Blog: The role of housing associations in improving health and wellbeing

housing health homelessness stockQueens Cross Housing Association’s chief executive, Shona Stephen, reflects on the links between housing and health.

Medical professionals have been making links between the impact housing has on health since Victorian times.

Thankfully, social investment over the past century has seen the causal effect of living in unsanitary conditions; cholera, typhoid and tuberculosis, disappear from our everyday lives.

However, that does not mean there is no longer any connection between good quality housing and good health.

Bad housing continues today to impact on people’s mental health. It can result in isolation and loneliness. Addiction and poverty are both exacerbated by poor housing, affecting an individual’s ability to make healthy lifestyle choices.

Despite all the improvement, bad housing is still one of the main barriers to good health.

The difference in male life expectancy between the most and the least deprived areas in Scotland is 17 years, 68 years in the east end of Glasgow and 85 years in Lenzie. Perhaps even more telling is the difference in healthy life expectancy between the most and the least deprived areas in Scotland which, stands at 25 years.

It is no coincidence that the poorest parts of the country are where the most inadequate housing stock is. Improve the housing stock and you will improve the health and wellbeing of the people who live there, the correlation is indisputable.

Housing is about far more than four walls and a roof. It is about the recreational space we use and the community around us, and importantly it’s about having the support people need to enjoy a good quality of life.

Housing associations have a hugely important role in creating the right environment for all these factors to align.

"Housing is about far more than four walls and a roof" - Shona Stephen

“Housing is about far more than four walls and a roof” – Shona Stephen

Our Business Plan 2020 reflects on how we can continue to make progress in creating neighbourhoods where people want to live and work and grow old.

This growing old factor is one of the biggest challenges that face us. The population is getting older. Over the next 10 years the proportion of over 75s in Scotland’s population – who are the highest users of NHS services – will increase by over 25%. By 2033 the number of people over 75 is likely to have increased by almost 60%.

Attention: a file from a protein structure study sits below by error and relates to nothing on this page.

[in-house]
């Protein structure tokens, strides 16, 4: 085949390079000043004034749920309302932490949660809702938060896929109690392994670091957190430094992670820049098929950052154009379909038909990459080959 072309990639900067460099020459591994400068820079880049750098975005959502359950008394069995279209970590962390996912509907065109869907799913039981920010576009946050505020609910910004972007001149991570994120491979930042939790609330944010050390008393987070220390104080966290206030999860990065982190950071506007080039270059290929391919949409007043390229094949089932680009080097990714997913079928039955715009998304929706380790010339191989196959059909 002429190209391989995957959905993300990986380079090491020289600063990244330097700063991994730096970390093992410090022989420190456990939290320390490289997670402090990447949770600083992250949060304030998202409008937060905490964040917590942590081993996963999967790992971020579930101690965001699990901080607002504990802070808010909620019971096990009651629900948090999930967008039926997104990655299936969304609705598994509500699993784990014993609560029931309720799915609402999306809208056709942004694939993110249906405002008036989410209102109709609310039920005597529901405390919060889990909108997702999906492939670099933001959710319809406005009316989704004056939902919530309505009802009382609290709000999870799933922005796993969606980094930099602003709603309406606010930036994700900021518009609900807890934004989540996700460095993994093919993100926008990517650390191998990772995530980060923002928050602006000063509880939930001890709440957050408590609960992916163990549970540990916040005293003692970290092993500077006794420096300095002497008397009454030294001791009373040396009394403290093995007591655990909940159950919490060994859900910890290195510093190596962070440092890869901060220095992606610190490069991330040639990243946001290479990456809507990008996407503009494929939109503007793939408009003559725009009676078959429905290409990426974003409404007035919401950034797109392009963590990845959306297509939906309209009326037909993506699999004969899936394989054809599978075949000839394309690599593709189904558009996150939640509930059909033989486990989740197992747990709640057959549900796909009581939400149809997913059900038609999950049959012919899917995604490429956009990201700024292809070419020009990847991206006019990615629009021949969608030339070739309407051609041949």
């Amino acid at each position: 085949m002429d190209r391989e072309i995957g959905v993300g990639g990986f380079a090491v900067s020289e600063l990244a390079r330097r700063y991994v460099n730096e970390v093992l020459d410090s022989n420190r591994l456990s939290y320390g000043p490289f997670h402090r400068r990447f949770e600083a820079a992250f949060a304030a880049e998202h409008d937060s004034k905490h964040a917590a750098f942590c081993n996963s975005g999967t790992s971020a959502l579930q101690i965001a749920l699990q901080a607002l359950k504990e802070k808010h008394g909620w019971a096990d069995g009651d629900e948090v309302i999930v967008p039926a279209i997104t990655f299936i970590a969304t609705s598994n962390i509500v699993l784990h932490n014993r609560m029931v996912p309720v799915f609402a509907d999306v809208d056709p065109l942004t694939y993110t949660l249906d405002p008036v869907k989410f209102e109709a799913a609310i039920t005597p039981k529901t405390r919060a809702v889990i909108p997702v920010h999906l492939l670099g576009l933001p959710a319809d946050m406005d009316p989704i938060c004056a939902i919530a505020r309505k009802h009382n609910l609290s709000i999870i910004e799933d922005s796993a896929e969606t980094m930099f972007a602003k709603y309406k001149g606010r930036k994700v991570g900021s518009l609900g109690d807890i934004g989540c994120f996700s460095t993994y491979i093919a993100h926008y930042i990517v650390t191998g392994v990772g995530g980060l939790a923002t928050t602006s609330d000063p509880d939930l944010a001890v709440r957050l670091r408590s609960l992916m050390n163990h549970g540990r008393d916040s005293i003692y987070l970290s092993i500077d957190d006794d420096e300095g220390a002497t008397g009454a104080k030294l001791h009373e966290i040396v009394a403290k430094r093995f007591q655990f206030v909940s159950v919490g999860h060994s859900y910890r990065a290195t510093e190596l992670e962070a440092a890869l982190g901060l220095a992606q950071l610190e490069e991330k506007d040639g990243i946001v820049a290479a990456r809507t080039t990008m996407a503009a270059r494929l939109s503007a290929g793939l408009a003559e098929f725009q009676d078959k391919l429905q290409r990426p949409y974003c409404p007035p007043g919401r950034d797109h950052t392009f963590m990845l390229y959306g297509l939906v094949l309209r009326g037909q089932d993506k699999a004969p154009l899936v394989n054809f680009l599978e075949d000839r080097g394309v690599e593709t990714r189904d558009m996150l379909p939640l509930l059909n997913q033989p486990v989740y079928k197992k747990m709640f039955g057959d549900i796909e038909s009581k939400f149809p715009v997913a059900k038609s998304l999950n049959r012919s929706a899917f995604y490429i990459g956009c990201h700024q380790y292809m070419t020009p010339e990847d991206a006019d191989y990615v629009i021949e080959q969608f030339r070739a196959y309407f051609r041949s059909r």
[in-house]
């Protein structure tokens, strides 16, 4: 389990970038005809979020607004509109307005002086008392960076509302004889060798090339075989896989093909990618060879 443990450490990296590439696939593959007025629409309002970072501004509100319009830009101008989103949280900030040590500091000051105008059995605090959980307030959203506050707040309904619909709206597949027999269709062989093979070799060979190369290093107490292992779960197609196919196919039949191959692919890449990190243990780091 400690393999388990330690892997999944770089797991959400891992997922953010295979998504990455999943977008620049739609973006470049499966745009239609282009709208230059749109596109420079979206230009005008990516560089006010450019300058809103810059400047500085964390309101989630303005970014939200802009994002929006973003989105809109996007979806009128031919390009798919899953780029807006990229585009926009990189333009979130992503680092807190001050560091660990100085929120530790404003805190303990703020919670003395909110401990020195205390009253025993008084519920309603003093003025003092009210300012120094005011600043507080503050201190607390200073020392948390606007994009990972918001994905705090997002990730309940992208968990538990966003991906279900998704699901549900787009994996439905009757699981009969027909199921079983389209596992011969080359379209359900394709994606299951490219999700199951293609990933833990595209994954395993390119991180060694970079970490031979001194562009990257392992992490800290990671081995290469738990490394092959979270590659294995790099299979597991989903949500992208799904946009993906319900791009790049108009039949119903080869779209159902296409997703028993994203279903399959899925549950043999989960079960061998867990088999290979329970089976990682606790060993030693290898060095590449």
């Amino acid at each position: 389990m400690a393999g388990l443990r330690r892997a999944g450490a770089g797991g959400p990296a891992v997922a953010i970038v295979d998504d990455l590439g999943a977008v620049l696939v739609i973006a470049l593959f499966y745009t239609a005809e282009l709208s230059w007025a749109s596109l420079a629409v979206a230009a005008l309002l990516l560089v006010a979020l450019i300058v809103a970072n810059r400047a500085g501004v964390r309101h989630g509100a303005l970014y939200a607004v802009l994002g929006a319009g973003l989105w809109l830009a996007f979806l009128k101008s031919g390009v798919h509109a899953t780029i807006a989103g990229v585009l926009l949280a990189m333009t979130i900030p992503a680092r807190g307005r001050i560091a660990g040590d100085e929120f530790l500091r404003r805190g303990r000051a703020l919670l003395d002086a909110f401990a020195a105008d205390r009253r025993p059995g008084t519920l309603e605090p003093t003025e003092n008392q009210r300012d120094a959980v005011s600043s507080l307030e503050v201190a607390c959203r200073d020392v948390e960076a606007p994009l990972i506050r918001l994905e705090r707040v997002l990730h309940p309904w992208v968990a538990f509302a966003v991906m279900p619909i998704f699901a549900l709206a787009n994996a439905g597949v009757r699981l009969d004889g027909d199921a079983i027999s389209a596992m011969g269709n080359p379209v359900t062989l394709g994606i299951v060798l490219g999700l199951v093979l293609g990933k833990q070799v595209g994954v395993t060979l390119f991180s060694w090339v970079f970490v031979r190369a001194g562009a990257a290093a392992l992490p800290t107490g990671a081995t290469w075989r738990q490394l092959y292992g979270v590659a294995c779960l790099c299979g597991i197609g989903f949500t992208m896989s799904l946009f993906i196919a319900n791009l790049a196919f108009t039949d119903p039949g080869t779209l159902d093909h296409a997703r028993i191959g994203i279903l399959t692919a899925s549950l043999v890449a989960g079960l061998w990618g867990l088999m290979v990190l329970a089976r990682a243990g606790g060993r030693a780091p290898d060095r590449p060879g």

This will continue the shift in disease patterns towards long-term conditions, particularly growing numbers of older people with multiple conditions and complex needs, such as dementia.

With the integration of health and social care the role housing associations play in the community will become even more important. We have access to social welfare expertise and being part of the communities we serve are ideally placed to ensure care is delivered when and where it is needed.

We also committed to helping tackle homelessness and provide more suitable high quality housing.

Both of these are being tackled head on with plans to build more than 600 houses along with a new homelessness shelter for young people.

All of this will help contribute to healthier happier lives.

It is not just as a housing association chief executive that I see the difference that we can make. Long before I joined Queens Cross I was a tenant of another Glasgow association and saw first hand the work that goes on to build communities.

As we are asked to do more and more on limited budgets we will need to be imaginative in our solutions. Central to this is finding out what is important to the people we serve.

Communities that are involved in decision-making about their area and the services within it, that are well networked and supportive and where neighbours look out for each other, all have a positive impact on people’s health and wellbeing.

Our recent ‘Getting to Know You’ survey provided us with hard facts about our services and what people want, facts to base our investment decisions on.

Our tenants told us they wanted more specialist housing for those who need it and adaptations where possible to allow people to remain in their homes. They wanted us to work harder with partners to receive the services they need to improve their health. They wanted us to tackle homelessness and provide services to help older tenants stay at home, independently, for longer.

All of this is reflected in our ambitious plans for the next three years.

In the 21st century housing associations need to be more than just housing providers, we are a key community partner involved in helping some of the most vulnerable people in the city improve their lives.

Creating an environment that promotes healthier lives will be central to this.